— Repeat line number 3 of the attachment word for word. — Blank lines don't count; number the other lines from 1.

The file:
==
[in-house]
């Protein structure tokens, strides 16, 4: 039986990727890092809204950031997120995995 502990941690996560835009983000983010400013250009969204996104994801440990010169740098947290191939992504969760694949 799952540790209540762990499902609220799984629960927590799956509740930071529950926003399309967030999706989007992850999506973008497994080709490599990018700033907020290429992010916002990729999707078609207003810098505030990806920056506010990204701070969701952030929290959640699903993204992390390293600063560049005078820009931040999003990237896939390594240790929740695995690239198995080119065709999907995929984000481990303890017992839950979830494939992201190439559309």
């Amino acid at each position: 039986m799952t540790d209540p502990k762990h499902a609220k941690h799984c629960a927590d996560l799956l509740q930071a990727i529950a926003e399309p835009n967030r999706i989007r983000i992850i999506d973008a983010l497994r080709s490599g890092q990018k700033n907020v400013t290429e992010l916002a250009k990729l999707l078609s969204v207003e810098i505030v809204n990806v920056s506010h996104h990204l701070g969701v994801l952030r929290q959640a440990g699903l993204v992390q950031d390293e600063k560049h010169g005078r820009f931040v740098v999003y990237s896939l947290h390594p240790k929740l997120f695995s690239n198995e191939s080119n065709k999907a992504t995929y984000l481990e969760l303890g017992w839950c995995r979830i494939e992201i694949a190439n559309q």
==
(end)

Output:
């Amino acid at each position: 039986m799952t540790d209540p502990k762990h499902a609220k941690h799984c629960a927590d996560l799956l509740q930071a990727i529950a926003e399309p835009n967030r999706i989007r983000i992850i999506d973008a983010l497994r080709s490599g890092q990018k700033n907020v400013t290429e992010l916002a250009k990729l999707l078609s969204v207003e810098i505030v809204n990806v920056s506010h996104h990204l701070g969701v994801l952030r929290q959640a440990g699903l993204v992390q950031d390293e600063k560049h010169g005078r820009f931040v740098v999003y990237s896939l947290h390594p240790k929740l997120f695995s690239n198995e191939s080119n065709k999907a992504t995929y984000l481990e969760l303890g017992w839950c995995r979830i494939e992201i694949a190439n559309q």